Professional for Fire: 7 Lessons for the Chronically Unemployed Professional

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I’ve lost my job so many times, it should be listed in the Special Skills section of my resume. I still don’t know what I want to do when I grow up, but that doesn’t mean I haven’t learned some important lessons after getting laid off and let go.

  1. You job is not a static thing. Often, you will be hired for one role and the job will morph into another job entirely or in my case, the equivalent of two or three jobs. If the job you were hired for changed, that likely means the skill set changed, which means they need to replace you if you can’t adapt to the job’s new requirements.
  2. Sometimes, it really isn’t personal. I chose to start my career in finance in 2006, two years before the great subprime and credit crisis of 2008. I worked for a large bank who suffered major losses during that year. Once I saw two of the bankers I supported escorted down the long, dark hallway to HR, I knew it was only a matter of time before my number was up. This was the first time anything like that had ever happened to me, so it took me a whole year to accept that the only mistake I made was starting my career at a terrible time for the industry.
  3. Sometimes it is personal. I was once fired from a job because they felt like it wasn’t a good fit but a “nice person.” After pressing my staffing agency for a non-vague explanation, I learned that my youth and weird sense of humor was not welcomed in a quiet, humorless office with middle aged women. Every job has one person you don’t like working with, but when your whole team is a nightmare. It’s time to move on.
  4. Learning what your calling is not is just as important as learning what your calling is. Employers are a lot smarter and perceptive than we give them credit for. They know when you don’t care about your work. Once your apathy leads to careless mistakes. You’ll be shown the door and replaced with a competent, eager-to-please employee. One person’s shitty job is another person’s dream job. Your boss, regardless of your personal feelings toward him or her, deserves an employee who will actually do the job they are being paid for.
  5. Taking care of yourself and properly process your grief. Don’t listen anyone’s advice about how you should feel about losing your job (especially if they’ve been through the experience themselves). If you need a week to lay around in your pajamas, eat Ben & Jerry’s for breakfast and binge-watch Frasier, give yourself time to do just that. Your job search is best approached with a clear head and positive attitude. Interviewers will pick up on your desperation and low self-confidence if you try to jump back into the job search too soon. Once you start noticing yourself becoming a little less depressed each day, start setting simple goals (“today I will work on my resume” “today I will reach out to one potential contact”, etc.). A few small victories will turn into a big one.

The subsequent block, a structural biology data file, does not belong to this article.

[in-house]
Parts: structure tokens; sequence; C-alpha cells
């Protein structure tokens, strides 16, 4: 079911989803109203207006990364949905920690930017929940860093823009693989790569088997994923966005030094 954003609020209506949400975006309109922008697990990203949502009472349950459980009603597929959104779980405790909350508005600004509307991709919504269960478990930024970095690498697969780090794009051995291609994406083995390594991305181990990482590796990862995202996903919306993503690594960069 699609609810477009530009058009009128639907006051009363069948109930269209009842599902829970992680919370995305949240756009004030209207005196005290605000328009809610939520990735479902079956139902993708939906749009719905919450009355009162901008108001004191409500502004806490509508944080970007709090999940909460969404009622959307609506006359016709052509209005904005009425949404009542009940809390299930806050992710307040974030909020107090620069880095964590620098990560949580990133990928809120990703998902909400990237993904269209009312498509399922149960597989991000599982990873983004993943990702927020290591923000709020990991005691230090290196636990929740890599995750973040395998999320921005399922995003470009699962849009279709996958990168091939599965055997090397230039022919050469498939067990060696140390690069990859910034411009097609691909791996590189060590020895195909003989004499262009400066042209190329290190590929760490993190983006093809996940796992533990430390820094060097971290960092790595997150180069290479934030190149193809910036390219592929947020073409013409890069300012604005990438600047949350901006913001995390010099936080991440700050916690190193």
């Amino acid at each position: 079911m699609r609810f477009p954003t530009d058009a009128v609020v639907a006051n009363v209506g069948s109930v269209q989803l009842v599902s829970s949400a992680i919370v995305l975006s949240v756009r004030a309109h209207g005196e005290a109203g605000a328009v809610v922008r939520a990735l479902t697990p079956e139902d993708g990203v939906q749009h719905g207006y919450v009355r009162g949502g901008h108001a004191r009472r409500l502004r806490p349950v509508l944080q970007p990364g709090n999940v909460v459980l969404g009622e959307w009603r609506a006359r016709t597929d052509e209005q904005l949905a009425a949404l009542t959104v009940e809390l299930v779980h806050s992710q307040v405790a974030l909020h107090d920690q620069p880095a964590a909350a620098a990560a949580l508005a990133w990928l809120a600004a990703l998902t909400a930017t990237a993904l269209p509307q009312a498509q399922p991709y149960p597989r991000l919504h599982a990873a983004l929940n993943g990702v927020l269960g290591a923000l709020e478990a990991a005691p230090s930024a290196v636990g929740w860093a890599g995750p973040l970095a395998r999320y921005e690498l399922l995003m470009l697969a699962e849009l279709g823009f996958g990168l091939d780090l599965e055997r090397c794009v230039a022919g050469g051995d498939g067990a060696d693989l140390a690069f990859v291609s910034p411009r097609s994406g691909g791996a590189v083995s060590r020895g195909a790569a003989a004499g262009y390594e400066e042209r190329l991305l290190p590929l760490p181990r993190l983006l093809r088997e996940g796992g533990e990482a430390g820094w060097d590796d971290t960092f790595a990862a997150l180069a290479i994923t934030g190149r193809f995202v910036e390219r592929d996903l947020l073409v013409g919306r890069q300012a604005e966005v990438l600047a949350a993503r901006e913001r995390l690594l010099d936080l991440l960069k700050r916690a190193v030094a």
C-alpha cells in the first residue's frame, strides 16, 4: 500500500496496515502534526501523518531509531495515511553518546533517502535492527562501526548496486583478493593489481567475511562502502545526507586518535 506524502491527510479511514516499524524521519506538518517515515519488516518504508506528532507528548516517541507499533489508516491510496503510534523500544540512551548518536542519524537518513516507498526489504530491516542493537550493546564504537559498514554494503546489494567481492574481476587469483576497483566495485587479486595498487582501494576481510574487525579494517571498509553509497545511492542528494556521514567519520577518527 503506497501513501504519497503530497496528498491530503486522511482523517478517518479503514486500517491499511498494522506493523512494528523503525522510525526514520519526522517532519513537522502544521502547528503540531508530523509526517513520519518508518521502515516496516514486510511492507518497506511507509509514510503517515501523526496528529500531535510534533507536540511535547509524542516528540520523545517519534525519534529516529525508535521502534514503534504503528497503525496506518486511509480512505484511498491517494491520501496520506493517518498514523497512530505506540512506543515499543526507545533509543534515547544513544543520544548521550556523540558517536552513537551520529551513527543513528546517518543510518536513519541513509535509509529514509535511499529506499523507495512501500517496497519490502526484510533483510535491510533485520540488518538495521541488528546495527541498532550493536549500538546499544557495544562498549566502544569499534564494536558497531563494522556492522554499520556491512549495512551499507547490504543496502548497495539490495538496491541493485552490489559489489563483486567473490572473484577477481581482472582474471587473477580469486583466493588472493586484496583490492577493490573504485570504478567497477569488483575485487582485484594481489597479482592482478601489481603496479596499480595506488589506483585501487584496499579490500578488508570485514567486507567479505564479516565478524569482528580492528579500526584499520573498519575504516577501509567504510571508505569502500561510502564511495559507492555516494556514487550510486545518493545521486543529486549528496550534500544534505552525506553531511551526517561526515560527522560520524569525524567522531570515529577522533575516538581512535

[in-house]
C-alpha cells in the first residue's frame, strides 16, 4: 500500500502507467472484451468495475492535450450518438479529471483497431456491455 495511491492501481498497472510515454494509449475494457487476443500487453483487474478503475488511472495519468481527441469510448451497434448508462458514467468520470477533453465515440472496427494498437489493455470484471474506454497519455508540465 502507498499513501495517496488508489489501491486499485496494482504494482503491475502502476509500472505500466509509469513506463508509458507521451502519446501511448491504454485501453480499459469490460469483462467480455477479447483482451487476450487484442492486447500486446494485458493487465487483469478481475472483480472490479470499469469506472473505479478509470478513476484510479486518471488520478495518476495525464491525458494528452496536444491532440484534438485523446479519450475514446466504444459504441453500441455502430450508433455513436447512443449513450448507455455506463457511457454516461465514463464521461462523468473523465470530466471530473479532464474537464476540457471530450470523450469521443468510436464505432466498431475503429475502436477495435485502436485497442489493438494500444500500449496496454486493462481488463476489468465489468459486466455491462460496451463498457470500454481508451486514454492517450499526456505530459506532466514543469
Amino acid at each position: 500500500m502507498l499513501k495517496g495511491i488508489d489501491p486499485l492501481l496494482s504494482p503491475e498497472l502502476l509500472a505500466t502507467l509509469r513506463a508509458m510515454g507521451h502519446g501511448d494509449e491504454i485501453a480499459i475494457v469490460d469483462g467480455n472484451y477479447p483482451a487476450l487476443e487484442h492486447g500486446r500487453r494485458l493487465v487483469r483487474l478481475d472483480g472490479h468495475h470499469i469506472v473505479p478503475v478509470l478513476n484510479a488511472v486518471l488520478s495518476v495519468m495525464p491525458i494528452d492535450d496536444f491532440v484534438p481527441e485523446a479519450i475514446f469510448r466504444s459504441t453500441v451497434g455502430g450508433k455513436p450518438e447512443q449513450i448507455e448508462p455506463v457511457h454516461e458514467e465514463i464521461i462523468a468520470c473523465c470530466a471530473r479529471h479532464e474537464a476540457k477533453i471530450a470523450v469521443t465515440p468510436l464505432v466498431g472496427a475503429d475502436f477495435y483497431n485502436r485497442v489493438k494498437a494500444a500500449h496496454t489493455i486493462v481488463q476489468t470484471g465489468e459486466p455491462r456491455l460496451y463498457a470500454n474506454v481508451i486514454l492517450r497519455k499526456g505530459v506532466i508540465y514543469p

6. Congratulations, you are now an expert on getting fired. This bizarrely powerful and sacred knowledge bestowed upon you by the deities of downsizing means you can start working on getting a better job before you the axe. If you’ve been serially sacked, you are a pro at spotting the signs early: Boss stops giving you as much work, your once-friendly coworkers avoid you like Ebola, your presence is persona non grata in meetings, and increased scrutiny of your responsibilities. If you’re at a job and you notice at least three of these signs, it’s time to spruce up and send out the ole resume.
  7. Getting fired is your wakeup call to turn your dream job into your job reality. I’ve lost my job about six times now in 11 years and I’ve only just started to listen to universe telling me I’m need to put serious thought and work hours into finding my purpose.

I still don’t know what I want from my career, but I do know what I don’t want and that alone has gotten me closer to my calling. Another thing I’ve learned is research is only part of what goes into finding your purpose. Do not allow yourself to become paralyzed by analysis. Like it or not, the best way to find out what you want to do, is to jump in, make and learn from your mistakes and celebrate your successes.

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